Difference between revisions of "H. S. Lewis - Aum Om Amen - The sound “Aum”"

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| [[Auteur:Harvey Spencer Lewis|Harvey Spencer Lewis]]
 
| [[Auteur:Harvey Spencer Lewis|Harvey Spencer Lewis]]
 
| [[H. S. Lewis - Aum Om Amen|Aum Om Amen]]
 
| [[H. S. Lewis - Aum Om Amen|Aum Om Amen]]
| '''To pronounce these words and the meditation'''
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| '''The sound “Aum”'''
| [[H. S. Lewis - Aum Om Amen - The spiritual singing|Part VI <br> The spiritual singing]]
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| [[H. S. Lewis - Aum Om Amen - To pronounce these words and the meditation|Part VII <br> To pronounce these words and the meditation]]
| Part VII
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| Part VIII
| [[H. S. Lewis - Aum Om Amen - The sound “Aum”|Part VIII <br> The sound “Aum”]]
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| [[H. S. Lewis - Aum Om Amen - How to pronounce the mystical words|Part IX <br> How to pronounce the mystical words]]
 
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In attempting to pronounce these words you will notice that little physical effort is required, and that a very peaceful and relaxed attitude of the body and mind can be maintained while using them, and that this relaxed condition enables the entire body to be benefited by the sound vibrations which set up a condition of attunement with the Cosmic almost immediately.  
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Analyzing the word "aum" as the more correct of the three syllables, we find that each of the three letters composing it has a power and mystical importance of its own.  
  
  
In the Sanskrit grammar we learn much about these sounds, and it should be kept in mind that the Sanskrit language was probably the first one in which the mystical words were first associated with ideas in a definite manner, and regulated in their application.
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The "a" sound is associated with the basic powers of the psychic nature, and of the physical body and physical world. For this reason we find the "a" is often associated in mystical ritualism with the following expressions or ideas: Brahma, Father, Harmony, Omnipresence.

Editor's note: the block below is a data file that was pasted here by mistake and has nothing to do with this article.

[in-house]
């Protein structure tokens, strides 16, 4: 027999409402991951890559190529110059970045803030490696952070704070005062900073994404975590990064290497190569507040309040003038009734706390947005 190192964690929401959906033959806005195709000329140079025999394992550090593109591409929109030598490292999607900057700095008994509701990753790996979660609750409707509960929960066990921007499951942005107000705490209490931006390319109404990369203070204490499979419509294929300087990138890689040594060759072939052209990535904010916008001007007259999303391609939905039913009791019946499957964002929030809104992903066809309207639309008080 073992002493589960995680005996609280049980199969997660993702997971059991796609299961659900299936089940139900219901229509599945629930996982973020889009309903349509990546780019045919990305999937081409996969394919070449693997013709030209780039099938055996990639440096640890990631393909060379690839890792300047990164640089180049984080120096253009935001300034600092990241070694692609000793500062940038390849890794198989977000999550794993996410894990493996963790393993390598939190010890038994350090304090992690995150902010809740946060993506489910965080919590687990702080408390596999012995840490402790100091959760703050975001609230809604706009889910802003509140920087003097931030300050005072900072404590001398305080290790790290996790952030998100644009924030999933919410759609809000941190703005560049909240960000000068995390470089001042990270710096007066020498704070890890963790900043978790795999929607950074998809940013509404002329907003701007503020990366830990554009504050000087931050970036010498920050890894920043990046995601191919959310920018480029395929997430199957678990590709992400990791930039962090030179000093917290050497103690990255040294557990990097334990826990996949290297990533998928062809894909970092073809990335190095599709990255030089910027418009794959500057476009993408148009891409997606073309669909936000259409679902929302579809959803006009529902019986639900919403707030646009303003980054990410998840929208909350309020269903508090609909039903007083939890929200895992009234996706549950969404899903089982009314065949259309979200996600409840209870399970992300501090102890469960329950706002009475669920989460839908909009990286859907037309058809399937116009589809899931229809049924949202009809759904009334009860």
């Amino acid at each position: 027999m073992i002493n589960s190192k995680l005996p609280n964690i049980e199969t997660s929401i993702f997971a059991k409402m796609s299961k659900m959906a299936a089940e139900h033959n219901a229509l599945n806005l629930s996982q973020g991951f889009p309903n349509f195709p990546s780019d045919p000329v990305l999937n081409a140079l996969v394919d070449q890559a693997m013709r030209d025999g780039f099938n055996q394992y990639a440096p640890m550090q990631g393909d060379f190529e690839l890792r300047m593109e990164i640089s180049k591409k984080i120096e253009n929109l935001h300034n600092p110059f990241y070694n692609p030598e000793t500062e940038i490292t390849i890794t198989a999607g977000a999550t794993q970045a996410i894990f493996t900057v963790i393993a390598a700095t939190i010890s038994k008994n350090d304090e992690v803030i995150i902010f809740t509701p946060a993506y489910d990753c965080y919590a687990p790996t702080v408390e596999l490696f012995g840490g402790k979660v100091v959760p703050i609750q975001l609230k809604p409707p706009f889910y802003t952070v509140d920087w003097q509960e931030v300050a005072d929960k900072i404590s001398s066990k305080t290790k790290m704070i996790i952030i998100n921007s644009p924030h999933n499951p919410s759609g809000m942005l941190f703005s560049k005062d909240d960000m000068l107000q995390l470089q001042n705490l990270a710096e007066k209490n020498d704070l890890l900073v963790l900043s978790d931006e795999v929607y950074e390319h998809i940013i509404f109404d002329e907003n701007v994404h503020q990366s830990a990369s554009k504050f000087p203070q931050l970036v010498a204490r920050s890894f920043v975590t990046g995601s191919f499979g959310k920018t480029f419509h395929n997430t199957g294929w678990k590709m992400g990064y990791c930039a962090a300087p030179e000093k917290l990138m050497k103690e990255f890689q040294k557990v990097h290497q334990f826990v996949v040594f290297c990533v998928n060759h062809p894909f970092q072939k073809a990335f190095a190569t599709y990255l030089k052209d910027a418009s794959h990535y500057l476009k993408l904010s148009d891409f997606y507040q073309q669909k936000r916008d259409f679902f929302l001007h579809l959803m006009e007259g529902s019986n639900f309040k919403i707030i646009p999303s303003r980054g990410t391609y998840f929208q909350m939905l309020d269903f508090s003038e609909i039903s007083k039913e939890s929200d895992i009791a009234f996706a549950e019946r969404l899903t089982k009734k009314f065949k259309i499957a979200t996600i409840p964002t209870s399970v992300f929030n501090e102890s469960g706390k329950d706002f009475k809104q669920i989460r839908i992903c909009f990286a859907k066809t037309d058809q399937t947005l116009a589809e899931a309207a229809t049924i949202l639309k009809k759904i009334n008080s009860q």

In the Sanskrit language the combination of "a" and "u" is equivalent to a dipthong pronounced as the "o" is pronounced in other languages, and this "o" has the same sound as "ah" or "auh."
 
  
  
The correct pronunciation of the sound has an immediate effect through the sound channels of the mouth and head upon the pituitary and pineal glands, and even the thyroid.
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The "u" sound comes from the center of the psychic body and is very closely related to the pituitary and pineal glands. It has a very definite effect upon them. But this is not true if the "u" is pronounced alone and separately as in the English language where we pronounce it like the word you.
  
  
These effects are transferred psychically through the sympathetic nervous system to all of the psychic centers and plexuses of the human body.
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When associated with the letter "a" as "ah" the "u" should be very soft and in the form of "oo," as in the English word mood. This gives you the double sound of "ahoo" with the accent on the "ah," and the "ah" sound drawn out slightly and ending with the sound of "oo." The letter "u" in this tone and manner of application is associated in ancient rituals with the words Vishnu, mind, light, son, and omnipotence.
  
  
It is for this reason that the mystic in private, relaxed meditation often begins his period of Cosmic attunement by the repetition of this mystical word either as "aum" or "om," repeating it slowly ten or twelve times, and always trying to strike the correct musical pitch.